Are you in the belly of a fish?


The word of the Lord came to Jonah son of Amittai: “Go to the great city of Nineveh and preach against it, because its wickedness has come up before me.”

But Jonah ran away from the Lord and headed for Tarshish. He went down to Joppa, where he found a ship bound for that port. After paying the fare, he went aboard and sailed for Tarshish to flee from the Lord.

(Jonah 1: 1-3, NIV)

The instructions were pretty simple. Jonah, go and preach. Yes, the city was wicked. Yes, the city and its residents needed a fresh infusion of Truth, with a side of Mercy. Go and preach. Instead, Jonah runs. Nineveh? No way. Jonah is out as quickly as a boat can take him.

Did Jonah really believe he could deceive God?

God sends a great wind, and a violent storm erupts at sea. The ship Jonah is hiding in is not at risk of being sunk. Jonah, in his first honest act, tells the ship’s crew he is the reason the storm rages. The crew asks Jonah what they can do to save the ship and their own lives.

“Pick me up and throw me into the sea,” he replied, “and it will become calm. I know that it is my fault that this great storm has come upon you.”

Jonah tells the men to throw him overboard. I wonder if he thought he might drown at sea. Did he hope for his life to end? Was Jonah so unwilling to go to Nineveh that he preferred death? Instead, God sent a huge fish to swallow Jonah. For three days and three nights, Jonah remained in the belly of that fish. (Ewww. Gross.)

How does my disobedience determine my circumstances?

I have never been in the belly of a fish. However, I do know the stink of a fish market. My mind can only imagine what being nestled into the belly of a fish might look, smell, and feel like. (In fact, I do not care to think much about those things. Again, gross.) So maybe I have never been thrown into the belly of a fish because I am on the run from God. But I have felt lost. I have experienced discontent and the nagging feeling of not following where God told me to go. The reflection in the mirror has been unrecognizable to me because I thought my way was better. My heart has been shattered, not because God disliked me, but because I chose to come out from the safety of His covering.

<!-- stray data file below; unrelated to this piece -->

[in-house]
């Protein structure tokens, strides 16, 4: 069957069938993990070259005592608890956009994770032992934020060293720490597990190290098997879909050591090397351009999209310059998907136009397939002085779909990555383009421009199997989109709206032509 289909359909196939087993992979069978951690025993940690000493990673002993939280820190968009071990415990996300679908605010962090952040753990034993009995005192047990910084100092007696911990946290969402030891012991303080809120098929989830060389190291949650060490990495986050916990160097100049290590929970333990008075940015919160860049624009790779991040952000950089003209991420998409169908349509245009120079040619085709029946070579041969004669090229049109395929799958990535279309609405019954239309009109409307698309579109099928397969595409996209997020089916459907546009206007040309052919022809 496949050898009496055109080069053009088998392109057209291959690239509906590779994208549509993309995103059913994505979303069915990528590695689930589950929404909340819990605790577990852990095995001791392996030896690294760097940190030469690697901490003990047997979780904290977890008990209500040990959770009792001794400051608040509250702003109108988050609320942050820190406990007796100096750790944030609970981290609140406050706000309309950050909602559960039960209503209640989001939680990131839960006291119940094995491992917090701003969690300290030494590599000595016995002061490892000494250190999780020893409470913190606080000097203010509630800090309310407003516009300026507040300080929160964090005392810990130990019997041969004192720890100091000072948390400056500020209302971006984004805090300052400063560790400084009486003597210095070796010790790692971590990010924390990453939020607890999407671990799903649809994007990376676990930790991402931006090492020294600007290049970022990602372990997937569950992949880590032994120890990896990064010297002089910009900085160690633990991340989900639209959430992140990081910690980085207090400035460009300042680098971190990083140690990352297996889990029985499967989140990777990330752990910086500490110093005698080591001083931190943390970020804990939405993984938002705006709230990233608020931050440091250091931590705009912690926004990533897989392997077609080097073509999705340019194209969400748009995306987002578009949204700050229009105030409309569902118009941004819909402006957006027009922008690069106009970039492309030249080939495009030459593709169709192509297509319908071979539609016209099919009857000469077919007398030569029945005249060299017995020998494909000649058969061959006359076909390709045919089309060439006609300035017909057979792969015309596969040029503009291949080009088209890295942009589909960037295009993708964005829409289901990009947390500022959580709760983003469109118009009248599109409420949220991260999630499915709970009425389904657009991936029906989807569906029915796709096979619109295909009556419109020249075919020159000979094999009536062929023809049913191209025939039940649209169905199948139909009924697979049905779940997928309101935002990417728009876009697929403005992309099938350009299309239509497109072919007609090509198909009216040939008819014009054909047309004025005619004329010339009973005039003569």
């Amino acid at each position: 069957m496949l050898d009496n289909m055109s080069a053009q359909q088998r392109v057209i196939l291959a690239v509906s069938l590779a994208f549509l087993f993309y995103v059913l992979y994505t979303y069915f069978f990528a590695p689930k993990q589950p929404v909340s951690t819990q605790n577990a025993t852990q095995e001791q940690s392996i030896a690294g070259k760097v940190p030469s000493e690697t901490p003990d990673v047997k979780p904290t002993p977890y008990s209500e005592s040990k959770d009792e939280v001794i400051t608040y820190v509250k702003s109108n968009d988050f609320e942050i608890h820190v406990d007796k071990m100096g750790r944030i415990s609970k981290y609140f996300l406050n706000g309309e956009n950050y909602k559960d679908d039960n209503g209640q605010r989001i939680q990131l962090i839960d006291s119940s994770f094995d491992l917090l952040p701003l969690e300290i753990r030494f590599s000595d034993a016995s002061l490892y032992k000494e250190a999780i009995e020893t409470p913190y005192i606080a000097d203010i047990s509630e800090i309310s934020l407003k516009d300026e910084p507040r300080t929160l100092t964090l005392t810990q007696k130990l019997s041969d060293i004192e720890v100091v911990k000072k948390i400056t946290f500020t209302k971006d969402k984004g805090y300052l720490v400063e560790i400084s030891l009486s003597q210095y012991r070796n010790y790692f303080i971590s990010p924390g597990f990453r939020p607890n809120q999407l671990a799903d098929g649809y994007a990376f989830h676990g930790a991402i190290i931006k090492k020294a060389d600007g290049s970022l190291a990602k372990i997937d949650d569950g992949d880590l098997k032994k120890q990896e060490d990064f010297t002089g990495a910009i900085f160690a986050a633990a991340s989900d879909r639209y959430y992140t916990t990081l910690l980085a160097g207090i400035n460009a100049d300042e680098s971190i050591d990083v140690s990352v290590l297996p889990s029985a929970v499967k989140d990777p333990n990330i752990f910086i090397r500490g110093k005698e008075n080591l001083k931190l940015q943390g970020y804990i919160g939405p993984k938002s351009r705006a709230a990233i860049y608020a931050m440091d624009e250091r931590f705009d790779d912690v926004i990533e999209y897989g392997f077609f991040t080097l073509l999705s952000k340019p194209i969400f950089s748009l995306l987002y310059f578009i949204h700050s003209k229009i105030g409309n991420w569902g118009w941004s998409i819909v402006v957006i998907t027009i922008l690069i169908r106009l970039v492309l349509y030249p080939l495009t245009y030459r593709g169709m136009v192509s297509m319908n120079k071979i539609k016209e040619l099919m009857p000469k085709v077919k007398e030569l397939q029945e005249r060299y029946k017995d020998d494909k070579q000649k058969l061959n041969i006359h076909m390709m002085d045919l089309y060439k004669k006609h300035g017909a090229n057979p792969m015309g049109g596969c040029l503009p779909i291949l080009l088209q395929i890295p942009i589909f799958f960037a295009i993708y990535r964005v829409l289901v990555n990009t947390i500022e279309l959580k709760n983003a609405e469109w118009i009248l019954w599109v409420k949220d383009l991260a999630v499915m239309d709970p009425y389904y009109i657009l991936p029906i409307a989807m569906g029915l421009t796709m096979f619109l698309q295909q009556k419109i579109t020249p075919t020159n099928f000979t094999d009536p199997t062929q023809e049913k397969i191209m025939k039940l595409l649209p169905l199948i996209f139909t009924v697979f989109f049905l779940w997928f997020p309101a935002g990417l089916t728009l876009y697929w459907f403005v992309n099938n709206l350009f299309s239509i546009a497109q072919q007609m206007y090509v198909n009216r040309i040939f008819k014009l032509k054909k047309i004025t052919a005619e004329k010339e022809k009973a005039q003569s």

No fish has swallowed me, but I have feared the world swallowing me into oblivion. I have smelled the horrific aroma of disobedience. Darkness has encompassed me while my eyes fought to find light. Within walls never meant for me, I have felt trapped, alone, and desperate.

How did Jonah escape his imprisonment at sea?

Jonah prays (read Jonah 2). I am not sure what prayers Jonah prayed before this moment sounded like, but from within the belly of the fish, Jonah praises and worships God. In many ways, Jonah corrects his own thinking, remembering who God is. And God? God hears Jonah’s prayer.

10 And the Lord commanded the fish, and it vomited Jonah onto dry land. (Jonah 2:10, NIV)

The exit from the fish was not without consequence. Jonah is vomited out, and I assume it was not a neat and clean moment. The stench would still be on him. Covered in vomit, Jonah is now ready to obey God’s command to go to Nineveh.

Disobedience is not without consequence.

When Jonah calls out to God, God rescues Jonah from the belly of the fish. However, it is not without consequence. I would think Jonah made a mad dash for the nearest shower. Wash off the remnants of the fish. Scrub away the slime and filth.

God has always been faithful to me when I have called on Him. He forgives me and loves me still. Yet, the moments I have tried to run from Him are in my memories. There are scars others cannot see that exist only because of my own disobedience. God did not inflict them upon me; I inflicted them upon myself. He has healed me, but the scars remain. Our disobedience will have consequences simply because God knows we do not belong in the belly of a fish.

We were meant to proclaim the Good News.

Are you going where God is telling you to go, or are you running? Are you willing to lay aside your own feelings in order to obey God’s leading? He will not fail you. He will not leave you. God desires that we know Him and make Him known. Yes, the world, the enemy of our souls, will attempt to persuade us that God is wrong, or that we can outrun and escape from Him. The enemy is wrong. It is better, so much better, to trust where the Father leads. Will you go?

Michelle Discavage

Michelle believes in living passionately, loving deeply and laughing often. She draws encouragement from Psalm 46:10 which says, “Be still and know that I am God.” Michelle lives in Texas with her husband and their daughter, where she is a certified life purpose coach. With a wide smile, a gift of mercy, and a love for writing, Michelle looks for the hand of God in every moment. Her site, “Sparked Living," can be found at

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